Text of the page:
Summer’s End

The fields are full of golden, ripened corn, tractors organise hay bales into strict lines and freshly dug potatoes into small mountains. As we drive past hedgerows, seed heads nod, dark shadows in place of the blood-red poppies seen at Summer’s peak.

It’s harvest time and the leaves are already falling from the trees. There’s a definite autumnal nip in the air now at the beginning and the end of the day, summer’s heat lighter and easier to wear for the freshness of it. The school holidays are all but over and Summer is winding down for the new term, when Autumn will take over with her usual grace and subtlety, bringing cooler days as her own spectacular palette adorns the landscape before leaving us to the barren Winter chill. In homes across the land, children sharpen pencils and parents curse the mountain of uniform to label.

Last year, having not had Summer at all, just endless weeks of wet weather, we were less ready to slip into Autumn but this year we welcome it more easily. You may have wondered where I’ve been the last few weeks. Certainly not online. I’ve been blogging less and living more but I like having this space here, waiting for when the time is right to come back. I hope you don’t mind waiting for me now and then.

This year we had a real Summer so I tried to make sure we got out and about in the warm sunshine and made it count. There’s nothing like happy memories of warmer days to see you through the colder ones of winter is there? Here is a snapshot of just a few of the plans we made, captured for posterity:

2013-08-11 15.12.49

Fruit Picking

First we caught up with old friends from NCT. No longer able to afford the luxury of our almost religiously regular Friday afternoons, since little ones grew up and progressed to nursery, we mostly keep up with each other via Facebook and the occasional birthday party, so a sunny afternoon on the farm was the perfect start to the summer break.

We picked strawberries and black currants in blistering sunshine. It was rather different from the quick splash through strawberry plants in puddles last year, when we only just made it back to the car before the heavens opened!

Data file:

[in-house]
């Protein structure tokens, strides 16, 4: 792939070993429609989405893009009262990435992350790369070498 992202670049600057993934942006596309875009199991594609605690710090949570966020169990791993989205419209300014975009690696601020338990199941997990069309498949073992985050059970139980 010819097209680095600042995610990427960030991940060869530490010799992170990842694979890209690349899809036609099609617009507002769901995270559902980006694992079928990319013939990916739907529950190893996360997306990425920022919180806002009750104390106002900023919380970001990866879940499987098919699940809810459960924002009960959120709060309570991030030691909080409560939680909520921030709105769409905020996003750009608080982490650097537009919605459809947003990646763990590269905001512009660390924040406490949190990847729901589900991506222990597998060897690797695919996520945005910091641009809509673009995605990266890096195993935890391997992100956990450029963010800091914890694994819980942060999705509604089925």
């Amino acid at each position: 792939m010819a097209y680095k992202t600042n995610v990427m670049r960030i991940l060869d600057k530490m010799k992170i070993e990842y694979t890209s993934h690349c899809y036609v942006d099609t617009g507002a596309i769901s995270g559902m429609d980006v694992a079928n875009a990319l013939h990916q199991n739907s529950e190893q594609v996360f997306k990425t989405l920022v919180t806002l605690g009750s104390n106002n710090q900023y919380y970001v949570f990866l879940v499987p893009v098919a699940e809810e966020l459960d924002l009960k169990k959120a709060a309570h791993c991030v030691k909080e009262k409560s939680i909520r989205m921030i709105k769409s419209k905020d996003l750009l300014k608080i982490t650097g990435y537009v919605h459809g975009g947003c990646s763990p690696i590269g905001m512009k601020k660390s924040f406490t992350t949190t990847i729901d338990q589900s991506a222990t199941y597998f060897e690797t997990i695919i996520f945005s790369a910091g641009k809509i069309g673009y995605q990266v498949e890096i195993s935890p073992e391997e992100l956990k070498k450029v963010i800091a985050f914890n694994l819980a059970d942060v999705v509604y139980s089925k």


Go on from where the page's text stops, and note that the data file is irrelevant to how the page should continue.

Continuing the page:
A Week in York

We are lucky enough to make use of my in-laws’ bungalow in the Yorkshire Wolds from time to time. So we enjoyed a few days there with Little Chap’s grandparents, before heading to a cottage by York Minster by ourselves.

It was our first summer holiday as a family without a buggy. Hurrah for independence. Rather than pushing something laden with two stones of exhausted child, together with the day’s purchases, a set of spare clothes, snacks, drinks etc, we occasionally had to carry the two stones ourselves (now actually two and a half stones!), but thankfully were able to leave the rest at home if it didn’t fit into a small ruck sack.

The Minster being right in the centre of York, we were well placed to walk to and from our favourite attractions like the National Railway Museum, the Jorvik Viking Centre and Clifford’s Tower, while enjoying the freedom and flexibility of self catering. All accompanied by sunshine and the regular chiming of the Minster bells!

First Week at Summer Camp

The blistering heat continued into July and Little Chap enjoyed meeting up with one or two buddies from his school at Camp, which runs each year at my old school a few miles away. Knowing the grounds were secure was reassuring, as “Camp” felt like I was letting our young pup off the leash somewhat after the security and exceptional care he has been lucky to have at Nursery.

Camp is far more relaxed even than Nursery, but Little Chap rose to the challenge and enjoyed all sorts of new experiences including go-karting, archery and tennis. I was proud of him for holding his own with the 5-7 year olds. Although he was only four, being so close to his fifth birthday the organisers were happy for him to join in with the older group and I think he would have been bored in the nursery. Several of his contemporaries were in the group due to having older siblings in it too. I no longer think he’s too little to be going to school and can see how ready he is for all it will offer.

A Day Trip With Friends

We enjoyed a lovely day out at the Butterfly World Project in St Albans.

A Theatre Trip

One of Little Chap’s best school friends has his birthday at the end of July and part of his present was a visit to The Polka Theatre in Wimbledon to see Charlie & Lola. His friend’s mother asked a few of his friend’s parents if we would like to join them there with our small people, so we did.

Savill Garden

Grannie Daycare took us to The Savill Garden for the day. The clouds were grey and rainy but by the time we arrived, the skies were lighter. Grannie took us on a grand tour after a very acceptable lunch. This took in some beautiful old trees, some magnificent summer planted beds and a rose garden.